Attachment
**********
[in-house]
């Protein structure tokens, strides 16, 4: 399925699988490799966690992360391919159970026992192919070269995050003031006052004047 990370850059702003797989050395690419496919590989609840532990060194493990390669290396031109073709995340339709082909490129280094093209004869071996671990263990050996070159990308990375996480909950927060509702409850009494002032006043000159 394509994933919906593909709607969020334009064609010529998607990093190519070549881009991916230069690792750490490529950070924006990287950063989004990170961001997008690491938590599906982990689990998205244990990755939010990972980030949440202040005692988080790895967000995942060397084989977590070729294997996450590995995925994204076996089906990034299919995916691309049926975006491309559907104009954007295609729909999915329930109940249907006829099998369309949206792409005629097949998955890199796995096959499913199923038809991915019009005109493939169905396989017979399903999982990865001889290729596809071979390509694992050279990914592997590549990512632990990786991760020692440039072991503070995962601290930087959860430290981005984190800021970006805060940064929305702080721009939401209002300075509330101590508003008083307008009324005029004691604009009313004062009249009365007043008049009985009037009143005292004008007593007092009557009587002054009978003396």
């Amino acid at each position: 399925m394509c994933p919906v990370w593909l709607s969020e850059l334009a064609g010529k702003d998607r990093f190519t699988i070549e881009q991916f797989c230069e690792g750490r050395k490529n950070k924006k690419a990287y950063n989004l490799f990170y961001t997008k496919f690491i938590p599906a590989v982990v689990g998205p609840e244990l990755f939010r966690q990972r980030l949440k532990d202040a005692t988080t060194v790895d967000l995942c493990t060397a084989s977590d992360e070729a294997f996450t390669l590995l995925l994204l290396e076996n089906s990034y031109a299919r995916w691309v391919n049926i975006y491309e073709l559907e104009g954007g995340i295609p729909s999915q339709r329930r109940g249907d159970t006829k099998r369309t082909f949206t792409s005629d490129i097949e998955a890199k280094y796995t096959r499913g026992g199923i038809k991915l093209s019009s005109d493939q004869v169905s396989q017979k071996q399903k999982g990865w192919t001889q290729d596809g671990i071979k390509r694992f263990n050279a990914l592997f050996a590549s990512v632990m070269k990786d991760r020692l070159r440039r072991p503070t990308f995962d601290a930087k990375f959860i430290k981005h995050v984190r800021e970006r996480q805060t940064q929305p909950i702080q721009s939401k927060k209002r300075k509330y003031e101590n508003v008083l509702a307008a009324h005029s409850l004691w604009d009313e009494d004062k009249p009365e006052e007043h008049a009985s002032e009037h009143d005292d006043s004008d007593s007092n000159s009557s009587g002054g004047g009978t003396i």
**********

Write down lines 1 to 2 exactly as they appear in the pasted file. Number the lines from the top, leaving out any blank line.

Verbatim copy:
[in-house]
């Protein structure tokens, strides 16, 4: 399925699988490799966690992360391919159970026992192919070269995050003031006052004047 990370850059702003797989050395690419496919590989609840532990060194493990390669290396031109073709995340339709082909490129280094093209004869071996671990263990050996070159990308990375996480909950927060509702409850009494002032006043000159 394509994933919906593909709607969020334009064609010529998607990093190519070549881009991916230069690792750490490529950070924006990287950063989004990170961001997008690491938590599906982990689990998205244990990755939010990972980030949440202040005692988080790895967000995942060397084989977590070729294997996450590995995925994204076996089906990034299919995916691309049926975006491309559907104009954007295609729909999915329930109940249907006829099998369309949206792409005629097949998955890199796995096959499913199923038809991915019009005109493939169905396989017979399903999982990865001889290729596809071979390509694992050279990914592997590549990512632990990786991760020692440039072991503070995962601290930087959860430290981005984190800021970006805060940064929305702080721009939401209002300075509330101590508003008083307008009324005029004691604009009313004062009249009365007043008049009985009037009143005292004008007593007092009557009587002054009978003396």